The student news site of Carlmont High School in Belmont, California.

Scot Scoop News

The student news site of Carlmont High School in Belmont, California.

Scot Scoop News

The student news site of Carlmont High School in Belmont, California.

Scot Scoop News

Editorial: We need to take action beyond land acknowledgements

Land acknowledgements, which have gained popularity in recent years as they are increasingly used by institutions and at public events, aim to pay respect and honor the heritage of Indigenous peoples. However, beyond the acknowledgement, institutions often neglect taking concrete and effective action to support the Indigenous peoples they are acknowledging.

“Land Acknowledgement: We acknowledge that Carlmont High School sits on the traditional lands of the Ramaytush Ohlone People… and honor and respect the many diverse indigenous people connected to this land on which we gather.”

Just one example among many other variations, land acknowledgements are formal statements that recognize Indigenous Peoples as traditional stewards of land as well as acknowledge the enduring relationship between Indigenous Peoples and their traditional territories, according to Northwestern University Native American and Indigenous Initiatives.

Beginning in Canada in the 1970s, the practice of land acknowledgements has since expanded to countries like the United States and Australia as a means to honor and acknowledge their respective Indigenous Peoples–referred to in Australia as First Nation Peoples–often being read before events and displayed on signage in schools, venues, and other places. 

The United States’ tribal history shouldn’t be overlooked, and nor should colonialism’s effects on it. Having first arrived in the present-day U.S. about 30,000 years ago, Native Americans, with a population estimated to be between 9.8 and 12.2 million, occupied an estimated 54.92 square kilometers in the United States. Following Christopher Columbus’ arrival in 1492, Native Americans have since lost roughly 99% of their lands and 95% of their initial population, illustrating the devastation and everlasting impacts of colonialism on Indigenous history.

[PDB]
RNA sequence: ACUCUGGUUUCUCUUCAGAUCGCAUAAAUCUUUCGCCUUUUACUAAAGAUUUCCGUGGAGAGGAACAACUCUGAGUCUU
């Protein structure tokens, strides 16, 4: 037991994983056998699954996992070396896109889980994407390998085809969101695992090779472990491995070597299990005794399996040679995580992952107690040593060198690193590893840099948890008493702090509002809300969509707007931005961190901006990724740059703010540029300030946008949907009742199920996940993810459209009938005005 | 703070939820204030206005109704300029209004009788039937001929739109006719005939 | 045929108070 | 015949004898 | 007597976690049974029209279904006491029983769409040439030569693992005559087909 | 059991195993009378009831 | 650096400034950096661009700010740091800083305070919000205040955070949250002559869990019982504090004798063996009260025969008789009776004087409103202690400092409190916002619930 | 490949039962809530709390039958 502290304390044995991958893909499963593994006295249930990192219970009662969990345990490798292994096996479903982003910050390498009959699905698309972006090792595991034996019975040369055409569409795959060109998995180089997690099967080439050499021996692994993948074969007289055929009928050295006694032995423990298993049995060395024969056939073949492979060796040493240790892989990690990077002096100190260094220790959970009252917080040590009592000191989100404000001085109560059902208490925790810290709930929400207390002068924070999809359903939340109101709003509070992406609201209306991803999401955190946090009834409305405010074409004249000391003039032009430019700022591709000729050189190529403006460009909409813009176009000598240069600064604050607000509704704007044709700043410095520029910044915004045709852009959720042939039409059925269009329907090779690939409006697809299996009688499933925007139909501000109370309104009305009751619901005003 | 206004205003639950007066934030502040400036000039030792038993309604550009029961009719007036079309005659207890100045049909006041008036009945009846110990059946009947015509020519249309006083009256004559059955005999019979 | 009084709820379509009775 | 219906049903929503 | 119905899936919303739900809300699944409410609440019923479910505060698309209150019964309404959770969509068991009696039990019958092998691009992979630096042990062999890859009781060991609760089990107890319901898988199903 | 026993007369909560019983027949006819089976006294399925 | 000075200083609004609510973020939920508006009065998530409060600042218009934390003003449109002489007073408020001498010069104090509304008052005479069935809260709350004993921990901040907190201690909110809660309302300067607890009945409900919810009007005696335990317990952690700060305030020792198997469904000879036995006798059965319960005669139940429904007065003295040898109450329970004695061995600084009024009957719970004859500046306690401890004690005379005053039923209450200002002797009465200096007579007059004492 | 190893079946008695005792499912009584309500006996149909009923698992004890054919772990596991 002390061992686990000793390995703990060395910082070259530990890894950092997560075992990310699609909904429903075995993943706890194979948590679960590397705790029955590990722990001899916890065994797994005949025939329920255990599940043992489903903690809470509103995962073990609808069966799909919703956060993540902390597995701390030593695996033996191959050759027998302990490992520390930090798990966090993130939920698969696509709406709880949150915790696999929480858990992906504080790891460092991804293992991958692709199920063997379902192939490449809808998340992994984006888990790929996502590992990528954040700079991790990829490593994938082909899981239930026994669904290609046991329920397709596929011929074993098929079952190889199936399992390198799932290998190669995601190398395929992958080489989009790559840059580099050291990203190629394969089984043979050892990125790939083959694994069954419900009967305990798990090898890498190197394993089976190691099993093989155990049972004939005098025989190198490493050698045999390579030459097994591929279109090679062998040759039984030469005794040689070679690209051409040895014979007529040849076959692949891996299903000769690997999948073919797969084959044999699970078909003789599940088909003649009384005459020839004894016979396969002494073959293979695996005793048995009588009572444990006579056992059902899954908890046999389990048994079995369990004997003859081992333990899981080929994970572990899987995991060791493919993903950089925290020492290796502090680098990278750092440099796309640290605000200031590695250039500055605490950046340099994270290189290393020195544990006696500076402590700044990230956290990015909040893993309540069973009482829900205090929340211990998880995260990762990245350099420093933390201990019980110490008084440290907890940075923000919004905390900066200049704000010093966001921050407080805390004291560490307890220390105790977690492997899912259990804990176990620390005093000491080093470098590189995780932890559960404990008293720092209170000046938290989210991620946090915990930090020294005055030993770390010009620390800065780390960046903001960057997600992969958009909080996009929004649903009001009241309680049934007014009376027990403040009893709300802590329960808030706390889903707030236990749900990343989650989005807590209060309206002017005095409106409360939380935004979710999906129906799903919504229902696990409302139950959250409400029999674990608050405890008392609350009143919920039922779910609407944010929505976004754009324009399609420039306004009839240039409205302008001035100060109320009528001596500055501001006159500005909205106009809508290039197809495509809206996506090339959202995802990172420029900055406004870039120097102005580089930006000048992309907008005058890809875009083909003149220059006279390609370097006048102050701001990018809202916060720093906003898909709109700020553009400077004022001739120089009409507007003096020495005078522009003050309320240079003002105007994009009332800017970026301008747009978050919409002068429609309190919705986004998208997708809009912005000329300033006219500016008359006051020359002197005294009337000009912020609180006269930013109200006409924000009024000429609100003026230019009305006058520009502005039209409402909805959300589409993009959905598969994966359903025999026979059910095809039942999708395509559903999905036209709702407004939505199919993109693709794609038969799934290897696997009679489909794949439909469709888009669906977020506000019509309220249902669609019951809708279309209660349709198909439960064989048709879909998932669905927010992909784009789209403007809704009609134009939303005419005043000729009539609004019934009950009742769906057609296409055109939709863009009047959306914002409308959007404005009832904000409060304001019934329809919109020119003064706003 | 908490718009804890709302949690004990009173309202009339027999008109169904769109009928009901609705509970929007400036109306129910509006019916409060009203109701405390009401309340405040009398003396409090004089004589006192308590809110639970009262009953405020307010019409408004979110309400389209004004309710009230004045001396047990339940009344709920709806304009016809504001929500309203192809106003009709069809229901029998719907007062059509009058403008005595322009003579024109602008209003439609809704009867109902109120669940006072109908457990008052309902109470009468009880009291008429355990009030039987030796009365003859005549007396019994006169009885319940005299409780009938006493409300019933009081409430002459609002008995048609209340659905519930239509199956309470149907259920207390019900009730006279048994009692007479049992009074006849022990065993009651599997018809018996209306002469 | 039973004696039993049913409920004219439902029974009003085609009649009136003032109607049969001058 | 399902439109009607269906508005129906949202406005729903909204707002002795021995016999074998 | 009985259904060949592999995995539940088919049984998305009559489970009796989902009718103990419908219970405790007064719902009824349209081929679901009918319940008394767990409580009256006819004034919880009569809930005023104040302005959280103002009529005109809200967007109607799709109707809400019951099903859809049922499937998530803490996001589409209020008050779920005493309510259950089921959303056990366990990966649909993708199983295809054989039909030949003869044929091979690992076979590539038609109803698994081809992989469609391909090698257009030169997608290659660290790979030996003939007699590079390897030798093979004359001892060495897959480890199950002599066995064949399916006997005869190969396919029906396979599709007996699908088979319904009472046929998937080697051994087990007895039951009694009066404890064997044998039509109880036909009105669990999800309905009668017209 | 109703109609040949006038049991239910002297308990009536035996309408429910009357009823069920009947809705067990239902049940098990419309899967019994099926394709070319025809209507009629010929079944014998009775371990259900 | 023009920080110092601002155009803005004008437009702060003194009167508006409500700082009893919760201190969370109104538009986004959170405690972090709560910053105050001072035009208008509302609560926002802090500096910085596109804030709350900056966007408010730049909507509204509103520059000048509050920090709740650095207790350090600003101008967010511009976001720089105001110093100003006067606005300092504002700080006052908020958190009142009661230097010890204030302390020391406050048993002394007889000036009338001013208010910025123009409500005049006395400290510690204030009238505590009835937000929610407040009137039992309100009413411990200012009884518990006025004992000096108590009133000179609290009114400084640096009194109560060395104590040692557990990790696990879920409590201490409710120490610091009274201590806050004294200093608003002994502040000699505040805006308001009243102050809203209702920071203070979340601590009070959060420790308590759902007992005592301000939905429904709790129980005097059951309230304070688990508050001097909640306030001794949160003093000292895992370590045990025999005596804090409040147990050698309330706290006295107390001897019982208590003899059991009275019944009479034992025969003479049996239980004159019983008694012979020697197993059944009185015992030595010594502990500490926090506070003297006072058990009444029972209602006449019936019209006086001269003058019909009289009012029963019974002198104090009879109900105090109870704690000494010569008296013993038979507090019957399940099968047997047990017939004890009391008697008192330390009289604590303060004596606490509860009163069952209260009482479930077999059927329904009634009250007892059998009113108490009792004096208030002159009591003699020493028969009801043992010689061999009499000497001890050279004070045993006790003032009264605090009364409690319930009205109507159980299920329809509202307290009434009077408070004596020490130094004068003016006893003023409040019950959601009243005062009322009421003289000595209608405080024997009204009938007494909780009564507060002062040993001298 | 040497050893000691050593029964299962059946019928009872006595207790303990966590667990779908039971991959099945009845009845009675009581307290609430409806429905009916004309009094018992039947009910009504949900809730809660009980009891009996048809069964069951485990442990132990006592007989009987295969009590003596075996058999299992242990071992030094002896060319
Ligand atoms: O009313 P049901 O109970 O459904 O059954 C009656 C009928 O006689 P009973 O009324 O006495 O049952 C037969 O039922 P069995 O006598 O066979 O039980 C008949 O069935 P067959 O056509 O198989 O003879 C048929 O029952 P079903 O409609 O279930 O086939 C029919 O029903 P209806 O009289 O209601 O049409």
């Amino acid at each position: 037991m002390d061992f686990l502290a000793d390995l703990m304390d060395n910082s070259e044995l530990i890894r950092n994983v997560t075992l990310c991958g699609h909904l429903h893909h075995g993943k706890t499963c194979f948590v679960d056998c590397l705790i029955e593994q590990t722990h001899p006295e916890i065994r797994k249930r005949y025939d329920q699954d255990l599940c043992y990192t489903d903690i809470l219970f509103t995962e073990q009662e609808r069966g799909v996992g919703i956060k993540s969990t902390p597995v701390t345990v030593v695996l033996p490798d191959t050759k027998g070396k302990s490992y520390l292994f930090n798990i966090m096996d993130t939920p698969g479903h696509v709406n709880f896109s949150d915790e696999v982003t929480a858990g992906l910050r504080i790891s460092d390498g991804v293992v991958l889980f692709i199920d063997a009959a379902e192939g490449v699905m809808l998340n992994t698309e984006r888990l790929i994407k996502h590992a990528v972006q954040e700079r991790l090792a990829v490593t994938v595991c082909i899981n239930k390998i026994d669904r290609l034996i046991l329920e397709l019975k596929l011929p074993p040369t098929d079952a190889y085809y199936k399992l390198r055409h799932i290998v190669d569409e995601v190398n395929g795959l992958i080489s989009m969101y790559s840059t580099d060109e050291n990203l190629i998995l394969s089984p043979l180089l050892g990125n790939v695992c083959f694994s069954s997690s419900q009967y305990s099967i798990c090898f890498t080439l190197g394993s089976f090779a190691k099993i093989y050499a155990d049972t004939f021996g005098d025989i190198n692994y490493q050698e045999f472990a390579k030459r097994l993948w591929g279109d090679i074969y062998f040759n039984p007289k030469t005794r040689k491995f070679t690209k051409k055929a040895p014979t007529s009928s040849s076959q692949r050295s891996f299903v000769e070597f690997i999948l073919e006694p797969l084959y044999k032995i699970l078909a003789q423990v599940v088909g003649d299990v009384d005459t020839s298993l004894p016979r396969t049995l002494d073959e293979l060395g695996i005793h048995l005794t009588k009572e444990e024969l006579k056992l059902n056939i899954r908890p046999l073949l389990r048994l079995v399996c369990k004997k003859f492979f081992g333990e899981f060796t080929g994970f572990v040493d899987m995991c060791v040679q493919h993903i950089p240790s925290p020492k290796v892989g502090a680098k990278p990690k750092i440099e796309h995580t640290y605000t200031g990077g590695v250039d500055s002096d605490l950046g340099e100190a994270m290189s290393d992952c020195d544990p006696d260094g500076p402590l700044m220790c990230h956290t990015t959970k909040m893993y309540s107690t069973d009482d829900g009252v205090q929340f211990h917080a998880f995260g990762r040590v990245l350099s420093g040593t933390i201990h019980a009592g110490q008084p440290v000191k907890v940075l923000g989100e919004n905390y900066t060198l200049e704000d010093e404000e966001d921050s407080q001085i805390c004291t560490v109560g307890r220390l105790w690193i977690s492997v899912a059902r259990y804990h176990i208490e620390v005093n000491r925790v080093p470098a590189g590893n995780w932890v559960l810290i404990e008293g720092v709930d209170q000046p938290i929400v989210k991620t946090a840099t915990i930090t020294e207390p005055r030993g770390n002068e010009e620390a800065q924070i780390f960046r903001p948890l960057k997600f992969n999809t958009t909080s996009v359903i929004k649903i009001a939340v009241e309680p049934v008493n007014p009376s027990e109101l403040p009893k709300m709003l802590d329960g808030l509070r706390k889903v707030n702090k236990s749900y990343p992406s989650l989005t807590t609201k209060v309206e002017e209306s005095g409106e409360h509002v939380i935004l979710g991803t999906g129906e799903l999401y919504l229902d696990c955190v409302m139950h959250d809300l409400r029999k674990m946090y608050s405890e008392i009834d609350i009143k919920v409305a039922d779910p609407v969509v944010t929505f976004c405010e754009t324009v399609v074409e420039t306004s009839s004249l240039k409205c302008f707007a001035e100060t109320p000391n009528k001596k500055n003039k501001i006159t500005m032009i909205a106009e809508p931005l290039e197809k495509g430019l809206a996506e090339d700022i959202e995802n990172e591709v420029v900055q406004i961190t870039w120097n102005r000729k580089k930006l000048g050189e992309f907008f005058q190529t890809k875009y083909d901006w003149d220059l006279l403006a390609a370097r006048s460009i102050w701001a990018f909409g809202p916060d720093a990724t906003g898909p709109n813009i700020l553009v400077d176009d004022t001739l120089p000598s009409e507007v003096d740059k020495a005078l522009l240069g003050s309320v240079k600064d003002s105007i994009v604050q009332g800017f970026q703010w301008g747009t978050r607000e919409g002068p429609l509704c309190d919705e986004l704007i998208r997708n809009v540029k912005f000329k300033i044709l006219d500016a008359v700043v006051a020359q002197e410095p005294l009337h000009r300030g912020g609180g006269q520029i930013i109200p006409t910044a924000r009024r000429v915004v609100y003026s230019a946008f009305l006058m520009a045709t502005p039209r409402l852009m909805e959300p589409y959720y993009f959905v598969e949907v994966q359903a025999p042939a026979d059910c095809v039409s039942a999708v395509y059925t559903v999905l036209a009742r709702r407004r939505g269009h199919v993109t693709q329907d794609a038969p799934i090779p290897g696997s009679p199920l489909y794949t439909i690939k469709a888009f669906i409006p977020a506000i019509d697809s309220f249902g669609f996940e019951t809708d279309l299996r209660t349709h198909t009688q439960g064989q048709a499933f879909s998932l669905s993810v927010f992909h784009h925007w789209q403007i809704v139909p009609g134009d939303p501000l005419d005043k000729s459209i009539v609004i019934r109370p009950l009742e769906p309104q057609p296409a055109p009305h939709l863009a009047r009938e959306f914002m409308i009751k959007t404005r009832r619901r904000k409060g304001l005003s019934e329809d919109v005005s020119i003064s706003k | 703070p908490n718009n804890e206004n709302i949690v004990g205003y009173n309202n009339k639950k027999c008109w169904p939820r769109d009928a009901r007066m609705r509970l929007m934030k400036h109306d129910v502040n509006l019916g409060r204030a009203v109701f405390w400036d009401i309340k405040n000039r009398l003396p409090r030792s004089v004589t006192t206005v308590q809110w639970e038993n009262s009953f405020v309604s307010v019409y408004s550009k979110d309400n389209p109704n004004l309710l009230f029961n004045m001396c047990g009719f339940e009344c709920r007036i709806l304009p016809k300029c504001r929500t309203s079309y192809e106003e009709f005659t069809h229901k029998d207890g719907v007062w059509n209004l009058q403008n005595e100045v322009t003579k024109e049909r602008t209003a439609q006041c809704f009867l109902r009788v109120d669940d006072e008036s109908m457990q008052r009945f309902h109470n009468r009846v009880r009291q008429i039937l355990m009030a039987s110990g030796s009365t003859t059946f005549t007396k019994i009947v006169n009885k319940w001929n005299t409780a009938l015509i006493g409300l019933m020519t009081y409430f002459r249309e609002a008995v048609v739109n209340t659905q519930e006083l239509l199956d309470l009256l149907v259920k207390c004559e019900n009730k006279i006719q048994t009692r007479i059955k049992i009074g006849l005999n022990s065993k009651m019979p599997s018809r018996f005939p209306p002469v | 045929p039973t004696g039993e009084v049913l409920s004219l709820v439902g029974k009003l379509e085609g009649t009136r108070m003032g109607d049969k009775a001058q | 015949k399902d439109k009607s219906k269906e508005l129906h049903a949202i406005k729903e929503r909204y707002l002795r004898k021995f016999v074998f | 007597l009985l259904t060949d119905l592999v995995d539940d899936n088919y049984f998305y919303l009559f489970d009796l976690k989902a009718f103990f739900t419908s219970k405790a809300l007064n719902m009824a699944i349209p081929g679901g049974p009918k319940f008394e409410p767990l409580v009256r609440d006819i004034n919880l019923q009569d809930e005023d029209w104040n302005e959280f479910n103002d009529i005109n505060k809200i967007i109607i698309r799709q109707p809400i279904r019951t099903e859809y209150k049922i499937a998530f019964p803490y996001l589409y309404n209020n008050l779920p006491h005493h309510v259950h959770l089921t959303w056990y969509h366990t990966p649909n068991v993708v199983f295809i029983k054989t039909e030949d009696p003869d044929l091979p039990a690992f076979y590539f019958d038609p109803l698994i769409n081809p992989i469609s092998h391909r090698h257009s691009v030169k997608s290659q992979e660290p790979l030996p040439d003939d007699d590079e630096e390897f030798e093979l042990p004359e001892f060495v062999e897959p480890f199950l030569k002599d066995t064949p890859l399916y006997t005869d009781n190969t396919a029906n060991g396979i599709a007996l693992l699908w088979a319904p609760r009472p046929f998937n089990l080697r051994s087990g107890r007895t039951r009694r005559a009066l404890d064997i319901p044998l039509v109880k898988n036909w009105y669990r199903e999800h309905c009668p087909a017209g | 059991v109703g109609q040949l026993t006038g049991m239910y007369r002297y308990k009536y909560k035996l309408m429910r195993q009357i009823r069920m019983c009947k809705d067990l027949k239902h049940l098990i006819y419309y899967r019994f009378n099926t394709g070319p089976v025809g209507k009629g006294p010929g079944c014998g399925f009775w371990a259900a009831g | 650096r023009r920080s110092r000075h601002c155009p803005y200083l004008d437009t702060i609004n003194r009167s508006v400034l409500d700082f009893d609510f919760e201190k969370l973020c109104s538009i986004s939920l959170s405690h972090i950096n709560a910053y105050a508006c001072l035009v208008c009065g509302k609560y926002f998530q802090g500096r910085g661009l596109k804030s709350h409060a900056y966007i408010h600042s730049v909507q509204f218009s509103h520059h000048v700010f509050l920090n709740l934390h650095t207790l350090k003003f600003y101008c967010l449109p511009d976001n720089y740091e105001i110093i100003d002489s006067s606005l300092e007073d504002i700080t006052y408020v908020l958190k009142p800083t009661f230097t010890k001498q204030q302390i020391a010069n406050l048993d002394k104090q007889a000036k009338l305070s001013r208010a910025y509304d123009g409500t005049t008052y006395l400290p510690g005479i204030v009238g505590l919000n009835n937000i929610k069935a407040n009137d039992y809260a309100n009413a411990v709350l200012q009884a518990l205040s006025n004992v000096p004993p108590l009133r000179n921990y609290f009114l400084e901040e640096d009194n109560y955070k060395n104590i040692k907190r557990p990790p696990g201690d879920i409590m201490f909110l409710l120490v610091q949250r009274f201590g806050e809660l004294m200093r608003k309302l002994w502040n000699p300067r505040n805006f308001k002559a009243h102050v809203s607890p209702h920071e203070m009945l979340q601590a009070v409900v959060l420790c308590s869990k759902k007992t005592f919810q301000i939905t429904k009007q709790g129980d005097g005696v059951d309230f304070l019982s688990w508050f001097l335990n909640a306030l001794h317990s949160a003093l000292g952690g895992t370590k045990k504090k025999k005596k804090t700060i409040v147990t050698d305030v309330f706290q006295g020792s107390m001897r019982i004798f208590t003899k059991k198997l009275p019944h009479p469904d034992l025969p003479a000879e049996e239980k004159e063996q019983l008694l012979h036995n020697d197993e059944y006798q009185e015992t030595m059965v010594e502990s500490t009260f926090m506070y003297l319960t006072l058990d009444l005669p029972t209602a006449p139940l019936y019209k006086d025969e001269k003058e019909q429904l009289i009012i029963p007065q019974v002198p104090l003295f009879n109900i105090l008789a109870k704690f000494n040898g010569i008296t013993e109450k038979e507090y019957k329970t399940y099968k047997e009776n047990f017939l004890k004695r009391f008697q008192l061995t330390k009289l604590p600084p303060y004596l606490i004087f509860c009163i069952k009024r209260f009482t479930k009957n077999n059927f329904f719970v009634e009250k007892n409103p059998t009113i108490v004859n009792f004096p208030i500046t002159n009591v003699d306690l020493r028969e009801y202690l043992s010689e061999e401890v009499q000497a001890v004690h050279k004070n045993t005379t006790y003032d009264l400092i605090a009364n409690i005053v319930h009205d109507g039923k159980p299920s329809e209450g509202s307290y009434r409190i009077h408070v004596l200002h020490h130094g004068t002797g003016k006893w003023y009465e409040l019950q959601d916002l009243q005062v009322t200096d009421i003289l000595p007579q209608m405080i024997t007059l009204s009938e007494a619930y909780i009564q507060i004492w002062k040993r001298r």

However, in the 247 years since our nation was founded, we have done little to make up for the devastation, and, worse, mostly furthered the devastation with events like President Andrew Jackson’s infamous Indian Removal Act of 1830 that forcibly removed many Native tribes to lands west of current-day Mississippi. 

While acknowledgement forces those who hear them to stop and think for a moment, taking long-lasting and impactful actions is far more important. Land acknowledgements often fall short of what they aim to accomplish and come off as performative. 

Instead, we should aim our attention towards alternatives to support Indigenous Peoples, like donating to Native charities to support their present-day survival and preservation of their culture, as well as supporting Native-led causes, in regard to current-day issues like the environment and education. 

In an interview with NPR, Kevin Gover, the Under Secretary for Museums and Culture at the Smithsonian and a citizen of the Oklahoma Pawnee Nation, voiced his dislike for land acknowledgements. 

“If I hear a land acknowledgment, part of what I’m hearing is, ‘There used to be Indians here. But now they’re gone. Isn’t that a shame?’ And I don’t wish to be made to feel that way,” Gover said.

Rather than only publishing an acknowledgement, institutions should focus more so on taking concrete, tangible actions that truly have an effect on the Native peoples we are attempting to impact. While acknowledgement certainly forces those who hear them to stop and think for a moment, actions always speak louder than words, and we must follow through on our attempts to reconcile and take responsibility for our nation’s history with Native American tribes.

*This editorial reflects the views of the Scot Scoop Editorial Staff and was written by Emma Goldman. The Editorial Staff staff voted 15 in agreement and 1 refrained from voting.

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The Scot Scoop Editorial Staff strives to maintain reliable reporting while covering the hard-hitting topics that interest our community. Content on Scot Scoop is managed, reviewed, and maintained by the editorial staff using various tools and methods to produce, edit, and publish content daily. Editorial Staff members are Gabrielle Shore, Myles HuErik ChengAnnabel ChiaAimee TeyssierUrvi KulkarniEvan LeongUjala ChauhanCharlotte GordonAlexander MenchtchikovBen RomanowskyJackson SneeringerArianna ZhuEmma GoldmanElizabeth CruzAudrey Finigan, Rachel Alcazar, and Alessandra Tremulis.

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